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E-rate Modernization Order Expands Wi-Fi Access for More Than 42,700 Schools During First Year of Implementation

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September 14, 2017 03:33 pm


This month, as students across the country return to the classroom, those in Silver Lake Unified School District (USD 372) in Kansas will find technology and resources that were not available previously. Their computer lab has been transformed into a print shop where students can participate in project-based learning with the help of predictable and reliable Wi-Fi, changes made possible by the Federal Communications Commission’s (FCC’s) E-rate Modernization Order, adopted in 2014 and implemented in 2015.

The E-rate program, created as part of the Telecommunications Act of 1996, provides funding to make internet connectivity and other telecommunications services more affordable for schools and libraries. Through the E-rate program, schools and libraries receive discounts on the cost of internet access and other services. The greatest discounts are available to rural schools and libraries and those that serve high-poverty populations.

When E-rate was created in 1996, only 14 percent of the nation’s schools were connected to the internet. By 2014, due in large part to support from E-rate, nearly all schools and libraries had internet access; yet E-rate struggled to meet the demand for high-speed wireless access. Websites and educational tools had become more sophisticated and a single computer lab was no longer sufficient to serve the needs of students and teachers. Moreover, the average school had the same internet connection as the average home but with 200 times more users.

To address this issue, the E-rate Modernization Order set a target of providing $1 billion annually to support Wi-Fi infrastructure and services. Funds for Learning® and the Alliance for Excellent Education (Alliance) conducted a state-by-state analysis of E-rate funds disbursed for Wi-Fi in 2015, the first year the Order was implemented and the only year for which there is completed disbursement data. The analysis finds the FCC is meeting its target, providing more than $1 billion to 42,705 schools nationwide to support Wi-Fi. This is critical, because in the two years prior to adoption of the Order no E-rate funds had been disbursed for Wi-Fi.

Furthermore, the Funds for Learning® and Alliance analysis finds that 83 percent of the E-rate funds disbursed for Wi-Fi in 2015 supported low-income schools. Here “low-income” refers to E-rate recipients that serve a population where 50 percent or more of students qualify for the National School Lunch Program (NSLP), a common measure of poverty. This is important because a 2014 report by the Alliance and the LEAD Commission, Schools and Broadband Speeds: An Analysis of Gaps in Access to High-Speed Internet, finds that students from low-income families are nearly twice as likely to have slow internet access as students attending affluent schools.

The modernization was critical, however, not just for students in low-income areas, but also for students in rural communities such as Silver Lake USD. The school district serves the communities of Silver Lake and Topeka, Kansas, including many farmland areas. Because of the extensive farmland in the area, the district does not receive a lot of money from property taxes, a common source of funding for local schools. Consequently, the district could not afford to update its unpredictable and unreliable Wi-Fi. After adoption of the E-rate Order, however, Silver Lake USD received $25,000 from the E-rate program, which the district used to replace and update its wireless infrastructure.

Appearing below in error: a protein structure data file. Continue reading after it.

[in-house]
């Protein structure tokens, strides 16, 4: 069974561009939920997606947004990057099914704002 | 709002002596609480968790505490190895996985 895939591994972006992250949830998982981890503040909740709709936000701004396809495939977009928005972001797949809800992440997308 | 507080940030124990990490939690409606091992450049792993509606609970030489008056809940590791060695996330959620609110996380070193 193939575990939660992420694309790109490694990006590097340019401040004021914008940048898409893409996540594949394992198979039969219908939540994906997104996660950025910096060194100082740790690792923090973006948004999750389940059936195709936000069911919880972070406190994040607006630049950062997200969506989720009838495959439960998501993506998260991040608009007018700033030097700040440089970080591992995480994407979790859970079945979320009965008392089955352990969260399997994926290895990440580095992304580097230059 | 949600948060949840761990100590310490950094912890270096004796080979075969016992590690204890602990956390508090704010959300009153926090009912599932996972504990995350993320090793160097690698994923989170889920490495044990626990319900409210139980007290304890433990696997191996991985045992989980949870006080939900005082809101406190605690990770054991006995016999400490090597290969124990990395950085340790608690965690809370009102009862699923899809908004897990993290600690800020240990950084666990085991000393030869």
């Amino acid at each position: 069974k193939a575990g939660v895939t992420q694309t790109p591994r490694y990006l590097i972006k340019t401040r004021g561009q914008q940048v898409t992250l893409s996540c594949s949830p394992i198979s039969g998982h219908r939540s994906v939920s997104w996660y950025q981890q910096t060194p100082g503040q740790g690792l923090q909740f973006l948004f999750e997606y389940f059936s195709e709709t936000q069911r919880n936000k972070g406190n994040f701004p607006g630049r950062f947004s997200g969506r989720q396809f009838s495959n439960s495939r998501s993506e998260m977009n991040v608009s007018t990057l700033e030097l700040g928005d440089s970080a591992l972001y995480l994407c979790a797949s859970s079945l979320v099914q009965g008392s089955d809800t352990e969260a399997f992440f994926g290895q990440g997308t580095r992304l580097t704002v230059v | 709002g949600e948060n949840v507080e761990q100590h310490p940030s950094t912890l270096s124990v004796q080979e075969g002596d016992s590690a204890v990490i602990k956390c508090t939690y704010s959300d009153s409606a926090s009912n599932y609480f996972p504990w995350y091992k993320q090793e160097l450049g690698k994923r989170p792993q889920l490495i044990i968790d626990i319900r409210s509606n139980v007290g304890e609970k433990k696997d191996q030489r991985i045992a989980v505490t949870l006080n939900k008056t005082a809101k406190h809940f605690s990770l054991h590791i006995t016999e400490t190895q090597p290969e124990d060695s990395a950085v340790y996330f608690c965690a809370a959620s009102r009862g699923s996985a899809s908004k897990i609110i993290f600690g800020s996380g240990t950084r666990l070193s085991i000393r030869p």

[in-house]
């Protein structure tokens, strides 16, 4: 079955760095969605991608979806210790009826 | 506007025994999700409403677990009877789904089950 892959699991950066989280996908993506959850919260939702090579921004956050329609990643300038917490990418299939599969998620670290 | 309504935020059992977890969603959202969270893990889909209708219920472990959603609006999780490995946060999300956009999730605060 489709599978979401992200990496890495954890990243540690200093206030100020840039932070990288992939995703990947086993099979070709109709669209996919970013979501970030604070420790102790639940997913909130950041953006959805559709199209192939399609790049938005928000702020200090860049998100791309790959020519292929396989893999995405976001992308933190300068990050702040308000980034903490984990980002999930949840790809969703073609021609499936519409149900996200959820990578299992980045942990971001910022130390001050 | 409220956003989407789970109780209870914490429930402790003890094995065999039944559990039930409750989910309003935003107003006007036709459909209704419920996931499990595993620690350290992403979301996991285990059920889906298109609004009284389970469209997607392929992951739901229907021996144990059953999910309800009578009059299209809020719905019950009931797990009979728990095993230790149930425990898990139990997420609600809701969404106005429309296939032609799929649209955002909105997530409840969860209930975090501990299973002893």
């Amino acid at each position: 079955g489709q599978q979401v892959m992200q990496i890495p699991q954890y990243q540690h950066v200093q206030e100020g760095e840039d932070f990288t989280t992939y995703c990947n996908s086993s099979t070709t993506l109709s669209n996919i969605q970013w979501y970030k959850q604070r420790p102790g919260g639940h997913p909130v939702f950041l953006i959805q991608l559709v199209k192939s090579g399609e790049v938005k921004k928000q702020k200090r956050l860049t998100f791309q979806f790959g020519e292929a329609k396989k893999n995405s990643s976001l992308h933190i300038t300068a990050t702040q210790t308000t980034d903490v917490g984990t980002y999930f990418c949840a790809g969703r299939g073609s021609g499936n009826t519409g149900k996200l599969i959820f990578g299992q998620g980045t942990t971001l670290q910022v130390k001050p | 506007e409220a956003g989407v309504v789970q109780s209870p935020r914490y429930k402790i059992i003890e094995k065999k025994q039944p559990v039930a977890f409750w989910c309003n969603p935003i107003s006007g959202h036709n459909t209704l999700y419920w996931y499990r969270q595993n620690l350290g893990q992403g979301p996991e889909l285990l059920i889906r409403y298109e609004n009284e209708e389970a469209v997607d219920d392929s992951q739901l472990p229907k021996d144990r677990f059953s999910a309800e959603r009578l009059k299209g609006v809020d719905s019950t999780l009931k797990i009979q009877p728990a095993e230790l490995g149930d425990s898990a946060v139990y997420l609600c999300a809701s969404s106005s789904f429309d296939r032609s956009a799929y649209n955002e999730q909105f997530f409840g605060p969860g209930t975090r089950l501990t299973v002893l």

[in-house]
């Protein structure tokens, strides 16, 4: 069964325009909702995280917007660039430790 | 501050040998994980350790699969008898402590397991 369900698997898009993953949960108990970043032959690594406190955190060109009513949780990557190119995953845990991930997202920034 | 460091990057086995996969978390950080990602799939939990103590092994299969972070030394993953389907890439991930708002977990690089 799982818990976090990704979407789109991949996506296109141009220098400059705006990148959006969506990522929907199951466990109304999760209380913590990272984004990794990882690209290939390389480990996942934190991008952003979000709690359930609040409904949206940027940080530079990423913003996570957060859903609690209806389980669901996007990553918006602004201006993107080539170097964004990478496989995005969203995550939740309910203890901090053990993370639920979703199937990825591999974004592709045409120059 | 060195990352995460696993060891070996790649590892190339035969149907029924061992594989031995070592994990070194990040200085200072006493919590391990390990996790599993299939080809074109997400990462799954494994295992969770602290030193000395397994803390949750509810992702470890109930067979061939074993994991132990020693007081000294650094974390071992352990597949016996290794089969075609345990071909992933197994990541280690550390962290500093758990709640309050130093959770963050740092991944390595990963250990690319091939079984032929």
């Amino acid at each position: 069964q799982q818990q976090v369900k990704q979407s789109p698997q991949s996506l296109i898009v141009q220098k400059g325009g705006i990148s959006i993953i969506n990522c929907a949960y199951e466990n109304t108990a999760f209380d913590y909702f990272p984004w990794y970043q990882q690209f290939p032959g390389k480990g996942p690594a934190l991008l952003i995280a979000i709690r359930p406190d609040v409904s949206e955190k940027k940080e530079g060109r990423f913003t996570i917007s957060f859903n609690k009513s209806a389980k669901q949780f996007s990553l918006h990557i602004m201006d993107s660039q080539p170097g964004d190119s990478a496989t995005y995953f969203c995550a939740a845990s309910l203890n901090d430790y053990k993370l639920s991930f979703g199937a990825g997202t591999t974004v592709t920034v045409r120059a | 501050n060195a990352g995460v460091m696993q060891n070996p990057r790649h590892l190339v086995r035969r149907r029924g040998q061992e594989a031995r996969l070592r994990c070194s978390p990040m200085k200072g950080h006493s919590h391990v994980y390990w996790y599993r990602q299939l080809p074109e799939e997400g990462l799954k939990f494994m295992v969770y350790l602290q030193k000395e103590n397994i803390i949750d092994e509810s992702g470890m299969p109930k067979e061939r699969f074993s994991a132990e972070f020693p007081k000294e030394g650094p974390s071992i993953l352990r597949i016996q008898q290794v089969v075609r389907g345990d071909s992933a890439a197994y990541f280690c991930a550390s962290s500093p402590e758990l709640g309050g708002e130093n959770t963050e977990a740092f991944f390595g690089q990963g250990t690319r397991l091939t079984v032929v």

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These improvements, according to Superintendent Tim Hallacy, have had a “deep impact on instruction” allowing teachers to change the way they instruct and provide “twenty-first-century” learning opportunities for students. The additional speed and capacity has allowed more students to participate in dual-credit opportunities with many students now graduating from Silver Lake High School with up to a year of college credits. The improved Wi-Fi services also have opened the door to new professional development opportunities for teachers and provide more flexibility for how teachers spend classroom time and complete instructional tasks. Furthermore, the capacity of the new wireless infrastructure has allowed the district to support a one-to-one initiative for students in grades 3–12, which means that each student in those grades receives a laptop. As a result, two remaining computer labs in the district will be converted to innovation labs, providing students with additional project-based learning opportunities.

Silver Lake USD is a shining example of the impact the E-rate Order is having on student learning. It is essential that the FCC maintain support for the Order’s target of providing $1 billion annually to support Wi-Fi infrastructure and services.

Rachel Bird Niebling is director of policy development and federal government relations at the Alliance.

John Harrington is the chief executive officer at Funds for Learning®.

Photos provided by Silver Lake Unified School District (USD 372).


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